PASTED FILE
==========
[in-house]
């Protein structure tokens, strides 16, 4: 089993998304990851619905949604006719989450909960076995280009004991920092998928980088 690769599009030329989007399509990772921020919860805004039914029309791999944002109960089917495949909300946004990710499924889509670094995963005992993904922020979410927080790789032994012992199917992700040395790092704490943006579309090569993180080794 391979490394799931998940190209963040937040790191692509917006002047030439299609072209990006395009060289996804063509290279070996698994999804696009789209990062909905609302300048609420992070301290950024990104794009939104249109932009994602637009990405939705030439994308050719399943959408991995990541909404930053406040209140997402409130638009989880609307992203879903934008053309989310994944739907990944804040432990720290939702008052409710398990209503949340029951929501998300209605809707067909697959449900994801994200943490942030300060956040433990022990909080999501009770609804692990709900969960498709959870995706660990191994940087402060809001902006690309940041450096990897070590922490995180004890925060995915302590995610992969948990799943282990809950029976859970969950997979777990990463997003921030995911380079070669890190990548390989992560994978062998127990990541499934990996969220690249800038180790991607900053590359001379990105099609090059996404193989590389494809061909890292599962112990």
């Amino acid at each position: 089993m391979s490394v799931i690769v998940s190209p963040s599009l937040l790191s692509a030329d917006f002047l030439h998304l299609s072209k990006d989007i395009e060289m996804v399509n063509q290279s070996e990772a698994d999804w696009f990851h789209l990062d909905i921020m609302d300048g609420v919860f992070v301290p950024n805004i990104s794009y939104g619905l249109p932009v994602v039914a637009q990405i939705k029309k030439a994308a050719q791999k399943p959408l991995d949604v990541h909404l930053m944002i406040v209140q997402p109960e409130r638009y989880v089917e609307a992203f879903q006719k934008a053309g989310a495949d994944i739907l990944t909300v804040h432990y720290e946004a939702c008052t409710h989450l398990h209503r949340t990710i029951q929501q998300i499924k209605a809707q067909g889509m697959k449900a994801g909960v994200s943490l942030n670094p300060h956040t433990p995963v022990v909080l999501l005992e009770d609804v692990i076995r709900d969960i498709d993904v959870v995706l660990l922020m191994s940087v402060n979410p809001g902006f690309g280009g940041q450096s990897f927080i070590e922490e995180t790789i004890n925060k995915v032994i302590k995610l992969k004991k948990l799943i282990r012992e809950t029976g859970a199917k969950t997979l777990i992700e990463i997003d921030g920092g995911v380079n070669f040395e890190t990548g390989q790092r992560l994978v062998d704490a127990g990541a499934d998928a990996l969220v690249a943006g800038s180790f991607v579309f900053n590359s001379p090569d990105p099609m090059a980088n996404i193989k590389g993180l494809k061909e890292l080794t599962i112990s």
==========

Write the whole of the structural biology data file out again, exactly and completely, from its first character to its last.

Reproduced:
[in-house]
């Protein structure tokens, strides 16, 4: 089993998304990851619905949604006719989450909960076995280009004991920092998928980088 690769599009030329989007399509990772921020919860805004039914029309791999944002109960089917495949909300946004990710499924889509670094995963005992993904922020979410927080790789032994012992199917992700040395790092704490943006579309090569993180080794 391979490394799931998940190209963040937040790191692509917006002047030439299609072209990006395009060289996804063509290279070996698994999804696009789209990062909905609302300048609420992070301290950024990104794009939104249109932009994602637009990405939705030439994308050719399943959408991995990541909404930053406040209140997402409130638009989880609307992203879903934008053309989310994944739907990944804040432990720290939702008052409710398990209503949340029951929501998300209605809707067909697959449900994801994200943490942030300060956040433990022990909080999501009770609804692990709900969960498709959870995706660990191994940087402060809001902006690309940041450096990897070590922490995180004890925060995915302590995610992969948990799943282990809950029976859970969950997979777990990463997003921030995911380079070669890190990548390989992560994978062998127990990541499934990996969220690249800038180790991607900053590359001379990105099609090059996404193989590389494809061909890292599962112990």
């Amino acid at each position: 089993m391979s490394v799931i690769v998940s190209p963040s599009l937040l790191s692509a030329d917006f002047l030439h998304l299609s072209k990006d989007i395009e060289m996804v399509n063509q290279s070996e990772a698994d999804w696009f990851h789209l990062d909905i921020m609302d300048g609420v919860f992070v301290p950024n805004i990104s794009y939104g619905l249109p932009v994602v039914a637009q990405i939705k029309k030439a994308a050719q791999k399943p959408l991995d949604v990541h909404l930053m944002i406040v209140q997402p109960e409130r638009y989880v089917e609307a992203f879903q006719k934008a053309g989310a495949d994944i739907l990944t909300v804040h432990y720290e946004a939702c008052t409710h989450l398990h209503r949340t990710i029951q929501q998300i499924k209605a809707q067909g889509m697959k449900a994801g909960v994200s943490l942030n670094p300060h956040t433990p995963v022990v909080l999501l005992e009770d609804v692990i076995r709900d969960i498709d993904v959870v995706l660990l922020m191994s940087v402060n979410p809001g902006f690309g280009g940041q450096s990897f927080i070590e922490e995180t790789i004890n925060k995915v032994i302590k995610l992969k004991k948990l799943i282990r012992e809950t029976g859970a199917k969950t997979l777990i992700e990463i997003d921030g920092g995911v380079n070669f040395e890190t990548g390989q790092r992560l994978v062998d704490a127990g990541a499934d998928a990996l969220v690249a943006g800038s180790f991607v579309f900053n590359s001379p090569d990105p099609m090059a980088n996404i193989k590389g993180l494809k061909e890292l080794t599962i112990s």